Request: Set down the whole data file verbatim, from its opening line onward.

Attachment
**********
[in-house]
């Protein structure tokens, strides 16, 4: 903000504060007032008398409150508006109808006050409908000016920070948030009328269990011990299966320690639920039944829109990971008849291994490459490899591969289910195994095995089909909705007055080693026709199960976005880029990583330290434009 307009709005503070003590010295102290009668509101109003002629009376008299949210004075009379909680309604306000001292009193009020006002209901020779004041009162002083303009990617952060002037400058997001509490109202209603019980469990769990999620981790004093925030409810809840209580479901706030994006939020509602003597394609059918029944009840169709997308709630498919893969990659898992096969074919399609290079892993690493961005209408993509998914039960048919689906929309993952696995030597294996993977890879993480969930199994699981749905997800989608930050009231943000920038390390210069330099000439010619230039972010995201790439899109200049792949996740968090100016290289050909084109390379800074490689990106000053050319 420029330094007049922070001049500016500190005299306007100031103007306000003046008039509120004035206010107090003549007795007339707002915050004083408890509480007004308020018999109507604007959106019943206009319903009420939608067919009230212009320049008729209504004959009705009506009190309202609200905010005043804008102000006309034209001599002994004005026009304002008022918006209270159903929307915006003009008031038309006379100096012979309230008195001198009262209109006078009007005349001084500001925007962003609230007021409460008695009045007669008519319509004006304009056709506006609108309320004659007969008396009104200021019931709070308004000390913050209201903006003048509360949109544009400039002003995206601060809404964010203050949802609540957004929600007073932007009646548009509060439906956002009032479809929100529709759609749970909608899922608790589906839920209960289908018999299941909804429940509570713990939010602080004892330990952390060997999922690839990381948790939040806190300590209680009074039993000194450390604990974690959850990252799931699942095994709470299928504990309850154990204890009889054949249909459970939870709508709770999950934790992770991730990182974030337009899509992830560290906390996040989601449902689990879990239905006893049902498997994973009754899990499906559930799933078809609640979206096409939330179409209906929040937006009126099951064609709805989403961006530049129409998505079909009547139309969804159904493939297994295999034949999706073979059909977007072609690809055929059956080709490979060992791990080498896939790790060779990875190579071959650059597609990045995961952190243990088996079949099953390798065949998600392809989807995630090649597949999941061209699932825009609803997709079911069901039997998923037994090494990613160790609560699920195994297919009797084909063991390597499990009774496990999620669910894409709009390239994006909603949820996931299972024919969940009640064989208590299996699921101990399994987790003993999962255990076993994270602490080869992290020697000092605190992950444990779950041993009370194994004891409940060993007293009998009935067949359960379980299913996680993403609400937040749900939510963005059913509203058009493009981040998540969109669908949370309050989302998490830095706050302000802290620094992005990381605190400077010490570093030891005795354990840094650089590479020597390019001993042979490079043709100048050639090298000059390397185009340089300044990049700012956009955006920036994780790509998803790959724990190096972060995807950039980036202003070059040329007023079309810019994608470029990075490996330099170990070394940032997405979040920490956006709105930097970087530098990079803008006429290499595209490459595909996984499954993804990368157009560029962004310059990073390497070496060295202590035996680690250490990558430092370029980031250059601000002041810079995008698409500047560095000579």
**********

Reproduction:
[in-house]
């Protein structure tokens, strides 16, 4: 903000504060007032008398409150508006109808006050409908000016920070948030009328269990011990299966320690639920039944829109990971008849291994490459490899591969289910195994095995089909909705007055080693026709199960976005880029990583330290434009 307009709005503070003590010295102290009668509101109003002629009376008299949210004075009379909680309604306000001292009193009020006002209901020779004041009162002083303009990617952060002037400058997001509490109202209603019980469990769990999620981790004093925030409810809840209580479901706030994006939020509602003597394609059918029944009840169709997308709630498919893969990659898992096969074919399609290079892993690493961005209408993509998914039960048919689906929309993952696995030597294996993977890879993480969930199994699981749905997800989608930050009231943000920038390390210069330099000439010619230039972010995201790439899109200049792949996740968090100016290289050909084109390379800074490689990106000053050319 420029330094007049922070001049500016500190005299306007100031103007306000003046008039509120004035206010107090003549007795007339707002915050004083408890509480007004308020018999109507604007959106019943206009319903009420939608067919009230212009320049008729209504004959009705009506009190309202609200905010005043804008102000006309034209001599002994004005026009304002008022918006209270159903929307915006003009008031038309006379100096012979309230008195001198009262209109006078009007005349001084500001925007962003609230007021409460008695009045007669008519319509004006304009056709506006609108309320004659007969008396009104200021019931709070308004000390913050209201903006003048509360949109544009400039002003995206601060809404964010203050949802609540957004929600007073932007009646548009509060439906956002009032479809929100529709759609749970909608899922608790589906839920209960289908018999299941909804429940509570713990939010602080004892330990952390060997999922690839990381948790939040806190300590209680009074039993000194450390604990974690959850990252799931699942095994709470299928504990309850154990204890009889054949249909459970939870709508709770999950934790992770991730990182974030337009899509992830560290906390996040989601449902689990879990239905006893049902498997994973009754899990499906559930799933078809609640979206096409939330179409209906929040937006009126099951064609709805989403961006530049129409998505079909009547139309969804159904493939297994295999034949999706073979059909977007072609690809055929059956080709490979060992791990080498896939790790060779990875190579071959650059597609990045995961952190243990088996079949099953390798065949998600392809989807995630090649597949999941061209699932825009609803997709079911069901039997998923037994090494990613160790609560699920195994297919009797084909063991390597499990009774496990999620669910894409709009390239994006909603949820996931299972024919969940009640064989208590299996699921101990399994987790003993999962255990076993994270602490080869992290020697000092605190992950444990779950041993009370194994004891409940060993007293009998009935067949359960379980299913996680993403609400937040749900939510963005059913509203058009493009981040998540969109669908949370309050989302998490830095706050302000802290620094992005990381605190400077010490570093030891005795354990840094650089590479020597390019001993042979490079043709100048050639090298000059390397185009340089300044990049700012956009955006920036994780790509998803790959724990190096972060995807950039980036202003070059040329007023079309810019994608470029990075490996330099170990070394940032997405979040920490956006709105930097970087530098990079803008006429290499595209490459595909996984499954993804990368157009560029962004310059990073390497070496060295202590035996680690250490990558430092370029980031250059601000002041810079995008698409500047560095000579």